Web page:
Site of non-photochemical quenching of the phycobilisome by orange carotenoid protein in the cyanobacterium Synechocystis sp. PCC 6803статья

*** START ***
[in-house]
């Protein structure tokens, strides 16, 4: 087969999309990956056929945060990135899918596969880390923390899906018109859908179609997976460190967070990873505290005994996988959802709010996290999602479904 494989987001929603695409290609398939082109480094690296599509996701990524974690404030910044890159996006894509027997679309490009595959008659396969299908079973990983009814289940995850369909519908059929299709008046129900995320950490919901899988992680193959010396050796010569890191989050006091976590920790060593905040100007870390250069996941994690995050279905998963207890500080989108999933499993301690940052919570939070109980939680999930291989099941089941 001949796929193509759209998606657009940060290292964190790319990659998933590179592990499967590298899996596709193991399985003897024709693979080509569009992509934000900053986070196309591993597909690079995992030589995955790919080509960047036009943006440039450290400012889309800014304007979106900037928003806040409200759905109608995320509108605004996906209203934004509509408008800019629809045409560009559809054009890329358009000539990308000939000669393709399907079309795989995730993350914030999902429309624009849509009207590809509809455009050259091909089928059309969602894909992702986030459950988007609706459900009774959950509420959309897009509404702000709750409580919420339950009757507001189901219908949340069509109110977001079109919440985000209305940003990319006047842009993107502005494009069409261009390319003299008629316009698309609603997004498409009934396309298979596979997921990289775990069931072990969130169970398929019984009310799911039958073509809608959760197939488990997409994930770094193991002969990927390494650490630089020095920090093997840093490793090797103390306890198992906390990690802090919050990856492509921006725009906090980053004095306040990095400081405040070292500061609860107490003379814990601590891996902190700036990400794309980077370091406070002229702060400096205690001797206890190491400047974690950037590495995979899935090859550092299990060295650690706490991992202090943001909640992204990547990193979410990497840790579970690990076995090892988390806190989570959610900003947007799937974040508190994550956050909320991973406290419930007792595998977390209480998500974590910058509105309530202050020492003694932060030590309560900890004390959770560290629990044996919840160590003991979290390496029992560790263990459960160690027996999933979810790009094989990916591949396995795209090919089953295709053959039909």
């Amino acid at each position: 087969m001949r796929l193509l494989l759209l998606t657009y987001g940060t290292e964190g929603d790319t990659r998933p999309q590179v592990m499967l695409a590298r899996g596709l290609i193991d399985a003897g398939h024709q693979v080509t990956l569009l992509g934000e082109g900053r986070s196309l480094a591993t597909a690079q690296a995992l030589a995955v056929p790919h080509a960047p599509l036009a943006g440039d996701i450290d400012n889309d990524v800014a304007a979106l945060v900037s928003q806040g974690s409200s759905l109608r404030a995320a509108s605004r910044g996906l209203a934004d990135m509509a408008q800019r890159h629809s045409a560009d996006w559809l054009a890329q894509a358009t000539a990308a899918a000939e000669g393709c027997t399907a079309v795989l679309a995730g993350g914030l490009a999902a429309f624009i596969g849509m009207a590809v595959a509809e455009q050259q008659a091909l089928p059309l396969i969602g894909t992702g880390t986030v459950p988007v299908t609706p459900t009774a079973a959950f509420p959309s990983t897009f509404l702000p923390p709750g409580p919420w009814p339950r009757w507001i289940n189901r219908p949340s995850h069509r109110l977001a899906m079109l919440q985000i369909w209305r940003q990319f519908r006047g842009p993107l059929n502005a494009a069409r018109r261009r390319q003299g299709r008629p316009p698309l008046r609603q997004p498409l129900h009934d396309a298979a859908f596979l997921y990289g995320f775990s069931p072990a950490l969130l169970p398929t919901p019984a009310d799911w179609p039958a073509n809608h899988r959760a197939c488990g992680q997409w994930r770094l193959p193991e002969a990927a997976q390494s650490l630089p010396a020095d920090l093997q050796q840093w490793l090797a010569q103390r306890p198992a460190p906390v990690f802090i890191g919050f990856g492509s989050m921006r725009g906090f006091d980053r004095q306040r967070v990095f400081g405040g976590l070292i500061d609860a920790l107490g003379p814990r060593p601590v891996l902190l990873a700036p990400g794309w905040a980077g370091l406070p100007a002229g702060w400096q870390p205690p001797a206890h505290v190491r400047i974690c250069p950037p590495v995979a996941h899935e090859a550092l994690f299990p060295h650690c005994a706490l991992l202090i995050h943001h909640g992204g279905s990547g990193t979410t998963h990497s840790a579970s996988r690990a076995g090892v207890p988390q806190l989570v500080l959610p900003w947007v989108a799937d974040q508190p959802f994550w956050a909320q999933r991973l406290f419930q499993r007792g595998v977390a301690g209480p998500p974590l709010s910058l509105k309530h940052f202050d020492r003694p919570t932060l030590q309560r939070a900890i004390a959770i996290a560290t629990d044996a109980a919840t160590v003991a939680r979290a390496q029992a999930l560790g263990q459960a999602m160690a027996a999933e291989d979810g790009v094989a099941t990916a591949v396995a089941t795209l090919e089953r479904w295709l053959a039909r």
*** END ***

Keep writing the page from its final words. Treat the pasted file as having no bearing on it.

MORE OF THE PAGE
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[1] Site of non-photochemical quenching of the phycobilisome by orange carotenoid protein in the cyanobacterium synechocystis sp. pcc 6803 / I. N. Stadnichuk, M. F. Yanyushin, E. G. Maksimov et al. // Biochimica et Biophysica Acta - Bioenergetics. — 2012. — Vol. 1817. — P. 1436–1445. In cyanobacteria, the thermal dissipation of excess absorbed energy at the level of the phycobilisome (PBS)-antenna is triggered by absorption of strong blue-green light by the photoactive orange carotenoid protein (OCP). This process known as non-photochemical quenching, whose molecular mechanism remains in many respects unclear, is revealed in vivo as a decrease in phycobilisome fluorescence. In vitro reconstituted system on the interaction of the OCP and the PBS isolated from the cyanobacterium Synechocystis sp. PCC 6803 presents evidence that the OCP is not only a photosensor, but also an effecter that makes direct contacts with the PBS and causes dissipation of absorbed energy. To localize the site(s) of quenching, we have analyzed the role of chromophorylated polypeptides of the PBS using PBS-deficient mutants in conjunction with in vitro systems of assembled PBS and of isolated components of the PBS core. The results demonstrated that L(CM), the core-membrane linker protein and terminal emitter of the PBS, could act as the docking site for OCP in vitro. The ApcD and ApcF terminal emitters of the PBS core are not directly subjected to quenching. The data suggests that there could be close contact between the phycocyanobilin chromophore of L(CM) and the 3'-hydroxyechinenone chromophore present in OCP and that L(CM) could be involved in OCP-induced quenching. According to the reduced average life-time of the PBS-fluorescence and linear dependence of fluorescence intensity of the PBS on OCP concentration, the quenching has mostly dynamic character. This article is part of a Special Issue entitled: Photosynthesis Research for Sustainability: from Natural to Artificial Photosynthesis. [ DOI ]

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